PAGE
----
Former Poet Laureate Ted Kooser turns eighty years young today. A near lifelong Nebraska resident, Kooser is one of the iconic poets of the Midwest and has published seven books of poetry with the University of Nebraska Press as well as contributing to even more.
To celebrate the occasion, we asked some of our authors from the Ted Kooser Contemporary Poetry Series to contribute their thoughts to celebrate the occasion.
Connie Wanek, author of Rival Gardens: New and Selected Poems (Nebraska, 2016) wrote the following after “Mother” from Kooser’s Delights and Shadows (Copper Canyon Press, May 2004):
Somewhere Ted Kooser’s mother is watching him turn 80 with astonishment. She raised him to be good, and “to see the life at play in everything.” The poetry, yes–that always touches her most deeply, of course. She approves of his moments of frugality, but she is profoundly pleased at his generosity, his “spirit” (she isn’t sure that’s the right word), the praise he gives others, the support he extends to noble human efforts…schools, hospitals, AA, his church, the arts, libraries. And something else: his dog Alice. That dog knew quality and she loved him beyond anything and anyone.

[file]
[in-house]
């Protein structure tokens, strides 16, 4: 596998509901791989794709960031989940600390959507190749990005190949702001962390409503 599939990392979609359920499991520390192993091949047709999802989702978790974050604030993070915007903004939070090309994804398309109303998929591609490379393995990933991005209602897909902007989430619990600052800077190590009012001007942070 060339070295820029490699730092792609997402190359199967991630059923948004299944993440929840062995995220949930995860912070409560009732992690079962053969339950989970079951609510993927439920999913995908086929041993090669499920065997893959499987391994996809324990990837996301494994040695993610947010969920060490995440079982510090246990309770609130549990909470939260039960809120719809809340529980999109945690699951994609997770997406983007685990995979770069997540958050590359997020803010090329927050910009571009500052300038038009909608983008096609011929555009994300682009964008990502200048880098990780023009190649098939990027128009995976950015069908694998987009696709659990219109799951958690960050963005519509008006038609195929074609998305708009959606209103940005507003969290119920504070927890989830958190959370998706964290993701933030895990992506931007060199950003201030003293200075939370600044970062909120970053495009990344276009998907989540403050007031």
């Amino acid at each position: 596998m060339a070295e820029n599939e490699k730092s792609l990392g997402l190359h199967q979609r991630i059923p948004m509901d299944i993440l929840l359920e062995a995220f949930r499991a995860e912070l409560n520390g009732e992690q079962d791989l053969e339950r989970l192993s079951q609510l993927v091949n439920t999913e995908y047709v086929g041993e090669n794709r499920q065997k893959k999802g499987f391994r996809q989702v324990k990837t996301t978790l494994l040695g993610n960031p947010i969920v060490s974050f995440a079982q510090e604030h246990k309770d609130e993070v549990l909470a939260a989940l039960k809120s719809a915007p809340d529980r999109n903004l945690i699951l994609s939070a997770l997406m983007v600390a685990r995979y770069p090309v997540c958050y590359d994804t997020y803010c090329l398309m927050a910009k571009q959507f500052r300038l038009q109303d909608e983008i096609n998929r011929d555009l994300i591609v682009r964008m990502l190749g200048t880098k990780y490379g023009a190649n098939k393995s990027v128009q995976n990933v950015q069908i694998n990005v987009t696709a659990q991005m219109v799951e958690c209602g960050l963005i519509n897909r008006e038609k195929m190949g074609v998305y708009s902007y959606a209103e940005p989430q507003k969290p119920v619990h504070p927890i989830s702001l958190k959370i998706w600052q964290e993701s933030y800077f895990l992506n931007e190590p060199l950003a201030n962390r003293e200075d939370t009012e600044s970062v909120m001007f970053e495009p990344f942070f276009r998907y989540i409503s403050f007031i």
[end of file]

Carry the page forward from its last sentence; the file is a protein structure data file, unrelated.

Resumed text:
80 years old! She remembers the boy, sleepy in his flannel nightshirt. And now when his birthday comes around, she always thinks back to the open window, the fresh scent of irises, the hours of labor, and the joyful first sight of him. All his people feel the same.
And Joyce Sutphen, author of the forthcoming Carrying Water to the Field: New and Selected Poems (October 2019) wrote:
It has been my good fortune to have Ted Kooser’s wise advice as I prepared Carrying Water to the Field for publication in Ted’s Contemporary Poetry series. Ted and I are shy people and both very private, so he may not know how much I admire his beautiful poems and see the kindness and integrity in everything he does. It’s hard to believe that Ted is turning 80; his new poems are as alert and sustaining as ever—most of them written in the early hours of the day. He never stops being curious and observant, and his bright imagination transforms the ordinary into a believable form of sublime—his take on life is just right for my taste. Thanks for your poems Ted, and thanks for your help and inspiration. Happy Birthday! . . . and many happy returns of the day!
Happy Birthday, Ted!